The Shin Bet domestic security service and Israel Police have both expressed serious concerns over Justice Minister Gideon Saar’s proposed law to disqualify any evidence obtained in an illegal manner.
Under Saar’s bill, any evidence that was illegally obtained would be disqualified by the courts, including in cases pertaining to national security.
Saar’s bill is enshrined in coalition agreements between his New Hope party and Prime Minister Naftali Bennett’s Yamina party, and is based on the recommendations of the Arbel Committee, which investigated this specific issue among others.
Security officials meanwhile have argued that the bill would severely hamper Shin Bet investigations, as well the work of its agents who are sometimes forced to operate out of the confines of the law to obtain evidence, including working undercover in extremist organizations.
"It is inconceivable that terrorists or spies would be released instead of being prosecuted for security offenses, this is a violation of state security," a security source said.
"The far-reaching implications of the bill can lead to confessions of interrogees being disqualified one after the other,” according to another source.
“It must not be forgotten that while the Shin Bet is careful when it comes to violating the provisions of the law, it often operates in a legal 'gray area'. The fear now is that this area will be completely erased and it will be difficult for the organization to bring definite results."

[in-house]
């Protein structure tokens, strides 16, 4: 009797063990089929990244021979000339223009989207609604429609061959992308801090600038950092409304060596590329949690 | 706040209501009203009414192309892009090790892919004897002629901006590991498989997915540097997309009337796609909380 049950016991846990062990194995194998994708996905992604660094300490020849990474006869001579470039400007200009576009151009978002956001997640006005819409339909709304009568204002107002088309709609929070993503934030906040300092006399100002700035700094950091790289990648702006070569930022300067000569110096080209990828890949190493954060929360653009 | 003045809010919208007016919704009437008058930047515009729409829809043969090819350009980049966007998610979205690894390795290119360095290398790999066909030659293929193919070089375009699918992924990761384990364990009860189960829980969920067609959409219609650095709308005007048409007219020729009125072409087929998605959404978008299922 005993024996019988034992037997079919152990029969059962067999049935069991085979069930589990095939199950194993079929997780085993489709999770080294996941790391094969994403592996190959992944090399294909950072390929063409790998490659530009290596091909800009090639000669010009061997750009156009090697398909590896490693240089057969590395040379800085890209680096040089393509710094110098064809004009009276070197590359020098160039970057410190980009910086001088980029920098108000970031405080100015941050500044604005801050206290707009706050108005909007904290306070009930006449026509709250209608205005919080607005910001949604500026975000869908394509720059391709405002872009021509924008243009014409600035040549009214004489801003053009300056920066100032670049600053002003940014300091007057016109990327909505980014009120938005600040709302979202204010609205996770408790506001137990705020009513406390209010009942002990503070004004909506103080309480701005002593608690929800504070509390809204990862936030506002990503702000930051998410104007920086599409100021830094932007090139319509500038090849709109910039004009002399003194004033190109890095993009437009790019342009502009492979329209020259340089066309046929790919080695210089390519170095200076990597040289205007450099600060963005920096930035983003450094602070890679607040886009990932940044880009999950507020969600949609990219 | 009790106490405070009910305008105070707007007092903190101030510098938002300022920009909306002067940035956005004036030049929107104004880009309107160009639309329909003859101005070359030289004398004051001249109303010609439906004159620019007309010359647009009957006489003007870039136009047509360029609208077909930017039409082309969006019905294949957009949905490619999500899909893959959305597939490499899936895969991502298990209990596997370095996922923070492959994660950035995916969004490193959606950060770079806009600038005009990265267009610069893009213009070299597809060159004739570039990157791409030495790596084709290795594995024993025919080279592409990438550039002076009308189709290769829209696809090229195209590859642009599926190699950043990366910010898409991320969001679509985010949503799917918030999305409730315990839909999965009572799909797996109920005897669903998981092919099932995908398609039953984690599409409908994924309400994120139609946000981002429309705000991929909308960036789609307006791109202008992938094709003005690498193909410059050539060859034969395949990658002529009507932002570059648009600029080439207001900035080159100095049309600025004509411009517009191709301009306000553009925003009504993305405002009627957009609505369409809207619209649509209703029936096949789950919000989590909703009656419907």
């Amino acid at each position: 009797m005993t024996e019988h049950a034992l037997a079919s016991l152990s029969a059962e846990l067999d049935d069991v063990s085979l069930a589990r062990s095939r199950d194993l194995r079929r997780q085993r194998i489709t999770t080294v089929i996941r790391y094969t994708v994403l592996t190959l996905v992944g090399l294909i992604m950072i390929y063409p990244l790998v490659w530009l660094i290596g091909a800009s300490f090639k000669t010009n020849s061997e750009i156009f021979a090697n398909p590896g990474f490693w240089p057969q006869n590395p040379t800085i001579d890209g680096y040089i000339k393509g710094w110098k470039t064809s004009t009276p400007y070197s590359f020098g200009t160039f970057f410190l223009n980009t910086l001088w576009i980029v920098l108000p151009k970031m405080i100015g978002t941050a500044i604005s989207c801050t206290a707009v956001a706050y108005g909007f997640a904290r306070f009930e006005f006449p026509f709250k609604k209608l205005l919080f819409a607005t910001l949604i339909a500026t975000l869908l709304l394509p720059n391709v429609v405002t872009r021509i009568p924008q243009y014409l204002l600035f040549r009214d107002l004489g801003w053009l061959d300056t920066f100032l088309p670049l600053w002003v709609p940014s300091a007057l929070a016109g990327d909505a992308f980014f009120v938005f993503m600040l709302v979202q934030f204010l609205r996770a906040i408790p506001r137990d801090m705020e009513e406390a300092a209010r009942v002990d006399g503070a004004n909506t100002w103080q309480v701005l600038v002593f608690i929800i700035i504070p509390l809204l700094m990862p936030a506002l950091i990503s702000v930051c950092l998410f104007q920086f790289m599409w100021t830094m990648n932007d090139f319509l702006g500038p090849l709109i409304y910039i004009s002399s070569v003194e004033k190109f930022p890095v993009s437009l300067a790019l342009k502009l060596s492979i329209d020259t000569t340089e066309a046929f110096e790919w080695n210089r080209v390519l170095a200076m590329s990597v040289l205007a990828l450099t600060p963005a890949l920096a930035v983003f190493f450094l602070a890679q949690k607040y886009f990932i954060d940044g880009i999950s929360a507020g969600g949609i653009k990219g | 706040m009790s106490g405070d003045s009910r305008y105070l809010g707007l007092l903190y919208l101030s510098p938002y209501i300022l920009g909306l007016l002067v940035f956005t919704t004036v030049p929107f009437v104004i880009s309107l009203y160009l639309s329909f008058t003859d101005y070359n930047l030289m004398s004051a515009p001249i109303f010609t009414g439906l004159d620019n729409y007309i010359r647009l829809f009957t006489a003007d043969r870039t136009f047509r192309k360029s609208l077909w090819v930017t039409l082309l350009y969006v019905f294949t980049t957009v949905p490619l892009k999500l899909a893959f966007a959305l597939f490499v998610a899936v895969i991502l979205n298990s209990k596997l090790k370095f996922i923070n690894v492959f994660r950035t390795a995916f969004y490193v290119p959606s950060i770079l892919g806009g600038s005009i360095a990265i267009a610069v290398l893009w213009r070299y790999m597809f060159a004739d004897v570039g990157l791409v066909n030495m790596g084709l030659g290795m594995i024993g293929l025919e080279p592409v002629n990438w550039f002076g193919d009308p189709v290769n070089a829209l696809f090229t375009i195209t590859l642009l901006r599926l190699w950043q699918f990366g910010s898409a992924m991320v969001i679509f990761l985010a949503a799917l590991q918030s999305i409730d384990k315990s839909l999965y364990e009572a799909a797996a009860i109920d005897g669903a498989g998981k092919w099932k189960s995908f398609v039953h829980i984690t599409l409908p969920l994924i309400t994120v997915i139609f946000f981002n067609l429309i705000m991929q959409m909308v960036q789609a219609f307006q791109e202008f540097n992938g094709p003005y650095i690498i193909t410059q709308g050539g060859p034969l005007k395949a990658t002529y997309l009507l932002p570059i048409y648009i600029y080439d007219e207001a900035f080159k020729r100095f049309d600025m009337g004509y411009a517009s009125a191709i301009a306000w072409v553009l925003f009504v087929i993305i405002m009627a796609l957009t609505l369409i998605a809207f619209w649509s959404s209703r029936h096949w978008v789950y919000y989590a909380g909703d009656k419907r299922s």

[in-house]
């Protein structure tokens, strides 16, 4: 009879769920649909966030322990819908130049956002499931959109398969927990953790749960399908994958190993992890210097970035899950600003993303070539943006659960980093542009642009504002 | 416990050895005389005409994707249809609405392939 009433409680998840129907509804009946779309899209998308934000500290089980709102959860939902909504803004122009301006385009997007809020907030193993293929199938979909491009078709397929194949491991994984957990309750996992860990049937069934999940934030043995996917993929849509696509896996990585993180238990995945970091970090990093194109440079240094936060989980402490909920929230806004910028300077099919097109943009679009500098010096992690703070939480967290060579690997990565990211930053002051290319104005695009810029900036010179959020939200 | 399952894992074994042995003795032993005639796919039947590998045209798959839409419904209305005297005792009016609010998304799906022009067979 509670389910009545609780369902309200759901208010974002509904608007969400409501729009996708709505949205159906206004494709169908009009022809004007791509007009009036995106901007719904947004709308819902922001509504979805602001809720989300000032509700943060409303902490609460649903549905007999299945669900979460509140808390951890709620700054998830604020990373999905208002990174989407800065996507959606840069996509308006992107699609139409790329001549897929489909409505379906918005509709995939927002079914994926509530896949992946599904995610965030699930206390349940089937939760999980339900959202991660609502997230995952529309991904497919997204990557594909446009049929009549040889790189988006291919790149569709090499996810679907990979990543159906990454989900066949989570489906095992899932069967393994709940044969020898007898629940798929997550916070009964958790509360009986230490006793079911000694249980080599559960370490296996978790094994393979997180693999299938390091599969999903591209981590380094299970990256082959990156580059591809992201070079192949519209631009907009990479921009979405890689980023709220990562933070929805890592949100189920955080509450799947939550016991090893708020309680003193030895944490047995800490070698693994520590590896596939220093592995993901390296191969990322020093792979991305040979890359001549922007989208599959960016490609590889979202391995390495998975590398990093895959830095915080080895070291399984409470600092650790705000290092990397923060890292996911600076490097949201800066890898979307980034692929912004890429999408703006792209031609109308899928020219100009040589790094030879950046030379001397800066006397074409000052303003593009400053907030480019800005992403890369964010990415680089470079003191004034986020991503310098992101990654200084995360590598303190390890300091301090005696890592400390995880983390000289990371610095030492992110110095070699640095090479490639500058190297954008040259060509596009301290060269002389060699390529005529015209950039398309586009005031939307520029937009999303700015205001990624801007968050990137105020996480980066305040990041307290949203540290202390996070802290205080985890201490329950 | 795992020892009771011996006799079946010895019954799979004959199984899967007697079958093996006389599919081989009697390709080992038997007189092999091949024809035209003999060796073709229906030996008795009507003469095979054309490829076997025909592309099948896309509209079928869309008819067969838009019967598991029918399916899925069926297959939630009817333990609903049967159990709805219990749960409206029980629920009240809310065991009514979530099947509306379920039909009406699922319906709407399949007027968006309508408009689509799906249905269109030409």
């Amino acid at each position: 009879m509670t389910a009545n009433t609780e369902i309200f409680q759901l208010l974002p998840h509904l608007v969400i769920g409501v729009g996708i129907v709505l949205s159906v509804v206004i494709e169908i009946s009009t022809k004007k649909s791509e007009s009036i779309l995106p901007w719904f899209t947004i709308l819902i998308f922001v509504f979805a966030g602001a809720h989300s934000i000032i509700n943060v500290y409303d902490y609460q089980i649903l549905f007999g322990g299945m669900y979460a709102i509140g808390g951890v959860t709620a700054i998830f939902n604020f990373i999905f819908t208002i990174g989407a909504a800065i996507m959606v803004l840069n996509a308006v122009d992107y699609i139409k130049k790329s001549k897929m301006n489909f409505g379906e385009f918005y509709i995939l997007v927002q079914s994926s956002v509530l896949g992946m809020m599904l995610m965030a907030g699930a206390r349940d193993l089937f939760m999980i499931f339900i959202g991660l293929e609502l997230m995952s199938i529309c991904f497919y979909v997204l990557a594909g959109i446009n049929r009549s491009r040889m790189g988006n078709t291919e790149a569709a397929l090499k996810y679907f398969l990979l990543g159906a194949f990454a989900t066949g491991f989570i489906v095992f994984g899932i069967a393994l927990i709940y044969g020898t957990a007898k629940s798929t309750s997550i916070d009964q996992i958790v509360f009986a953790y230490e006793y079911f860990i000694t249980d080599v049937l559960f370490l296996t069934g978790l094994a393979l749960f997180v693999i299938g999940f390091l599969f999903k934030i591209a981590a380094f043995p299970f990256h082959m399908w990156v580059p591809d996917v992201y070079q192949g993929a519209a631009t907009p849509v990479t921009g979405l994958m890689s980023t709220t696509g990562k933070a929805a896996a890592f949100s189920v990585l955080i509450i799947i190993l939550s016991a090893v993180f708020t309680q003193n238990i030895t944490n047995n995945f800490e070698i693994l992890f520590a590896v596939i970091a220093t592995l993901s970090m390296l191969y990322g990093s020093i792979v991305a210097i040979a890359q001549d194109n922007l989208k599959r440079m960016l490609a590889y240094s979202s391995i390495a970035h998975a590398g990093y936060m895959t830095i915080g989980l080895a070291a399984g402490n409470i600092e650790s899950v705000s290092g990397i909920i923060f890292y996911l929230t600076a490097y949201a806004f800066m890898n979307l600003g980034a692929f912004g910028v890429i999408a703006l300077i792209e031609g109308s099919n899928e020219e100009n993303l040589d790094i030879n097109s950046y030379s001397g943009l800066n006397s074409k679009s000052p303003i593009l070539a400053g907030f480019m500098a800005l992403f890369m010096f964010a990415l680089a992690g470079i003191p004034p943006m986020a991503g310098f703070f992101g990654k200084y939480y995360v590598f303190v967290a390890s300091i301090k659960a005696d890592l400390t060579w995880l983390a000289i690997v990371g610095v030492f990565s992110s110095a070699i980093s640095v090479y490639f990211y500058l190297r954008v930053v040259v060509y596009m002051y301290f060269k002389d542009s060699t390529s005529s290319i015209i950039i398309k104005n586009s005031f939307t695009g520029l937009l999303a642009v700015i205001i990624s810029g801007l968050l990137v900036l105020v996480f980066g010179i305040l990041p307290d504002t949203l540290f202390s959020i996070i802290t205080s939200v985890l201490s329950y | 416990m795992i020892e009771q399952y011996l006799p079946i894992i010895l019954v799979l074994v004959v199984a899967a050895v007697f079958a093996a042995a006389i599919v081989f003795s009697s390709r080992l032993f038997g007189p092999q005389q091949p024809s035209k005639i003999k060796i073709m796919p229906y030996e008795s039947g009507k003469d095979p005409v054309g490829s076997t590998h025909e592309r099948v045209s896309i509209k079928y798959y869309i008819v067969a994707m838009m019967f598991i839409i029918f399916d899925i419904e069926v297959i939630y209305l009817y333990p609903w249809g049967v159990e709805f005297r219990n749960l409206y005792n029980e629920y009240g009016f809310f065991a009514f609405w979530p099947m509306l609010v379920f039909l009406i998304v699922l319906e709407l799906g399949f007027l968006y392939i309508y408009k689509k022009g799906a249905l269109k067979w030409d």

The police have also expressed concern over the law, which officials claim might torpedo efforts to eradicate organized and serious financial crime.
According to senior police officials, the main concern is that lawyers for organized crime suspects, who are considered highly sophisticated, will exploit any loophole in the law to free their clients and seek the disclosure of confidential evidence, including the exposure of witnesses.
The police also expressed concern that certain methods used to obtain evidence in cyber investigations would be rendered illegal by Saar’s proposed law.
Saar hit back, however, saying that security services should not be above the law.
"In a properly functioning state, law enforcement agencies should act within the boundaries of the law, which is precisely one of the purposes of the bill, as well as reinforcing the importance of a fair trial and individual civil rights,” Saar's office said.
“This is an important step that protects three values - the purity of the judicial process, the right of defendants to a fair trial and the duty of law enforcement authorities to act within the law,” Saar said.